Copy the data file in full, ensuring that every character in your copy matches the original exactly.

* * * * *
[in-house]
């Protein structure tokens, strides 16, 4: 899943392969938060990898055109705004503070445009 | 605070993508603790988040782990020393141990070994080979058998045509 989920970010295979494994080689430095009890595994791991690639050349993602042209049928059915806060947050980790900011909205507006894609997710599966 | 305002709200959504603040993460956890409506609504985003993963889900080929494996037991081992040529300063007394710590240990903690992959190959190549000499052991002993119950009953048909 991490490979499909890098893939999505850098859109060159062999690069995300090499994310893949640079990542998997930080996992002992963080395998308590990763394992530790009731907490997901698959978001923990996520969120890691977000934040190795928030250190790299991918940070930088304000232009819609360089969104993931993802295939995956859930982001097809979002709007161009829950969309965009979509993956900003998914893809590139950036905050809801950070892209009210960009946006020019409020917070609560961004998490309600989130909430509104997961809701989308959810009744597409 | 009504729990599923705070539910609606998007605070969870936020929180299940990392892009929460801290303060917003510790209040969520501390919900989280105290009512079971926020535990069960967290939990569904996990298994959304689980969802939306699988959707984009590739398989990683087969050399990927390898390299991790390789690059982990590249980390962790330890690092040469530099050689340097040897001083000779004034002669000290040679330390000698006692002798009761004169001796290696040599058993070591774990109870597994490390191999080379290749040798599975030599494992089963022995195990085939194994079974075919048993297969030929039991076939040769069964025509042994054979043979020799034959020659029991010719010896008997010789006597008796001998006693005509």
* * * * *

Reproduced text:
[in-house]
């Protein structure tokens, strides 16, 4: 899943392969938060990898055109705004503070445009 | 605070993508603790988040782990020393141990070994080979058998045509 989920970010295979494994080689430095009890595994791991690639050349993602042209049928059915806060947050980790900011909205507006894609997710599966 | 305002709200959504603040993460956890409506609504985003993963889900080929494996037991081992040529300063007394710590240990903690992959190959190549000499052991002993119950009953048909 991490490979499909890098893939999505850098859109060159062999690069995300090499994310893949640079990542998997930080996992002992963080395998308590990763394992530790009731907490997901698959978001923990996520969120890691977000934040190795928030250190790299991918940070930088304000232009819609360089969104993931993802295939995956859930982001097809979002709007161009829950969309965009979509993956900003998914893809590139950036905050809801950070892209009210960009946006020019409020917070609560961004998490309600989130909430509104997961809701989308959810009744597409 | 009504729990599923705070539910609606998007605070969870936020929180299940990392892009929460801290303060917003510790209040969520501390919900989280105290009512079971926020535990069960967290939990569904996990298994959304689980969802939306699988959707984009590739398989990683087969050399990927390898390299991790390789690059982990590249980390962790330890690092040469530099050689340097040897001083000779004034002669000290040679330390000698006692002798009761004169001796290696040599058993070591774990109870597994490390191999080379290749040798599975030599494992089963022995195990085939194994079974075919048993297969030929039991076939040769069964025509042994054979043979020799034959020659029991010719010896008997010789006597008796001998006693005509």